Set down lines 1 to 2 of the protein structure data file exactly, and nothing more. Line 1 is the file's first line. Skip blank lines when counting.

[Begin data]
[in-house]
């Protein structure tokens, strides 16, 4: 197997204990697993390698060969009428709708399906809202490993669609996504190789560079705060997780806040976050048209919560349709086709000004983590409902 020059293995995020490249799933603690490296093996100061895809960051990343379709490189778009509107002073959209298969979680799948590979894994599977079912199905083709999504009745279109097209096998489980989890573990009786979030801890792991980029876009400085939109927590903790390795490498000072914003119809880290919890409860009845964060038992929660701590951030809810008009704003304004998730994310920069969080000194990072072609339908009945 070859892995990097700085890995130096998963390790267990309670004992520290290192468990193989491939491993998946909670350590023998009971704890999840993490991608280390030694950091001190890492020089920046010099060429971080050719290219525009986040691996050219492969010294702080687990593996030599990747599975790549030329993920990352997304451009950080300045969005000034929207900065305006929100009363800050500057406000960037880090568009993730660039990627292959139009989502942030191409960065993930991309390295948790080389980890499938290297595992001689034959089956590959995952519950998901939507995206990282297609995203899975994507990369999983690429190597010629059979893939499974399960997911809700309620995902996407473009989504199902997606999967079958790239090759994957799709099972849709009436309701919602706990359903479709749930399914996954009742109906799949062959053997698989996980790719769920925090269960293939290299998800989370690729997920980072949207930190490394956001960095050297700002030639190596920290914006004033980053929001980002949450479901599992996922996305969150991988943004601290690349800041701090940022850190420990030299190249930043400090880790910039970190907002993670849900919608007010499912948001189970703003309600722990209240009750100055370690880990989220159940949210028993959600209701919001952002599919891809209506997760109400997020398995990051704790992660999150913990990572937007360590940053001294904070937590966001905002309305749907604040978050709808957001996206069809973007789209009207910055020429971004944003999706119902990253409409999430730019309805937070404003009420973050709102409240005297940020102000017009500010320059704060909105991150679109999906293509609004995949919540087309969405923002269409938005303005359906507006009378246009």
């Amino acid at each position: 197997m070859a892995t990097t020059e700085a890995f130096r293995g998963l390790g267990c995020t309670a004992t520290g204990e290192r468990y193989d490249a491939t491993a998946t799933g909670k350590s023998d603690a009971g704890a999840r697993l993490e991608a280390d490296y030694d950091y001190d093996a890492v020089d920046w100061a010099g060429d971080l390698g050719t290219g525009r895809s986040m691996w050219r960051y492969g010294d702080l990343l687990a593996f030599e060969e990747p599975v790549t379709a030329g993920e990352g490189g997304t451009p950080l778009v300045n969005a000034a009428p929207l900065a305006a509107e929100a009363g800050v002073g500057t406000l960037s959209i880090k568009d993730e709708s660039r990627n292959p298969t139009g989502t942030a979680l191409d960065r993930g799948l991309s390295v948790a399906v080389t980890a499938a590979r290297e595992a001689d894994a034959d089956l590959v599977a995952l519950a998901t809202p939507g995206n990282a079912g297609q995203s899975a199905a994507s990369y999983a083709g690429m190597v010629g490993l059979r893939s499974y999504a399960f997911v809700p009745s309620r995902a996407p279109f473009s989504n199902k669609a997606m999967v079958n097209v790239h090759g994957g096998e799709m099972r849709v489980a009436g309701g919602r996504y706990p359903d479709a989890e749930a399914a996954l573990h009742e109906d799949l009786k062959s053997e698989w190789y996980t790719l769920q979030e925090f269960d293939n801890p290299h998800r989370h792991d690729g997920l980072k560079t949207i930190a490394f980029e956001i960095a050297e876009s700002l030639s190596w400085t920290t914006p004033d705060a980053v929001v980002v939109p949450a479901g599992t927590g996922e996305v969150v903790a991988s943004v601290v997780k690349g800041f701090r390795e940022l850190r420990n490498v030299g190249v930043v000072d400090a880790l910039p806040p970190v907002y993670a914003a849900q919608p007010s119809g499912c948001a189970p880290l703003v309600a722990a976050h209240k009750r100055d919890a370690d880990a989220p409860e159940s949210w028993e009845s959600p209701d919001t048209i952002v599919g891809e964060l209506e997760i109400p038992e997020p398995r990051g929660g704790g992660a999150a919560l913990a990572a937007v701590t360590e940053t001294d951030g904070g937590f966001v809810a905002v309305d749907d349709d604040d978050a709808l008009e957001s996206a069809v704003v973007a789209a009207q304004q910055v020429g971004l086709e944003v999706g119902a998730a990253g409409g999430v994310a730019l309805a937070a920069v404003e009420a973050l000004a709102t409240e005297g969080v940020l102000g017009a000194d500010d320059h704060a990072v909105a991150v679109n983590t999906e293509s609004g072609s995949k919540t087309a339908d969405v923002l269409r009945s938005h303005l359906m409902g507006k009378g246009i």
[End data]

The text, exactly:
[in-house]
């Protein structure tokens, strides 16, 4: 197997204990697993390698060969009428709708399906809202490993669609996504190789560079705060997780806040976050048209919560349709086709000004983590409902 020059293995995020490249799933603690490296093996100061895809960051990343379709490189778009509107002073959209298969979680799948590979894994599977079912199905083709999504009745279109097209096998489980989890573990009786979030801890792991980029876009400085939109927590903790390795490498000072914003119809880290919890409860009845964060038992929660701590951030809810008009704003304004998730994310920069969080000194990072072609339908009945 070859892995990097700085890995130096998963390790267990309670004992520290290192468990193989491939491993998946909670350590023998009971704890999840993490991608280390030694950091001190890492020089920046010099060429971080050719290219525009986040691996050219492969010294702080687990593996030599990747599975790549030329993920990352997304451009950080300045969005000034929207900065305006929100009363800050500057406000960037880090568009993730660039990627292959139009989502942030191409960065993930991309390295948790080389980890499938290297595992001689034959089956590959995952519950998901939507995206990282297609995203899975994507990369999983690429190597010629059979893939499974399960997911809700309620995902996407473009989504199902997606999967079958790239090759994957799709099972849709009436309701919602706990359903479709749930399914996954009742109906799949062959053997698989996980790719769920925090269960293939290299998800989370690729997920980072949207930190490394956001960095050297700002030639190596920290914006004033980053929001980002949450479901599992996922996305969150991988943004601290690349800041701090940022850190420990030299190249930043400090880790910039970190907002993670849900919608007010499912948001189970703003309600722990209240009750100055370690880990989220159940949210028993959600209701919001952002599919891809209506997760109400997020398995990051704790992660999150913990990572937007360590940053001294904070937590966001905002309305749907604040978050709808957001996206069809973007789209009207910055020429971004944003999706119902990253409409999430730019309805937070404003009420973050709102409240005297940020102000017009500010320059704060909105991150679109999906293509609004995949919540087309969405923002269409938005303005359906507006009378246009």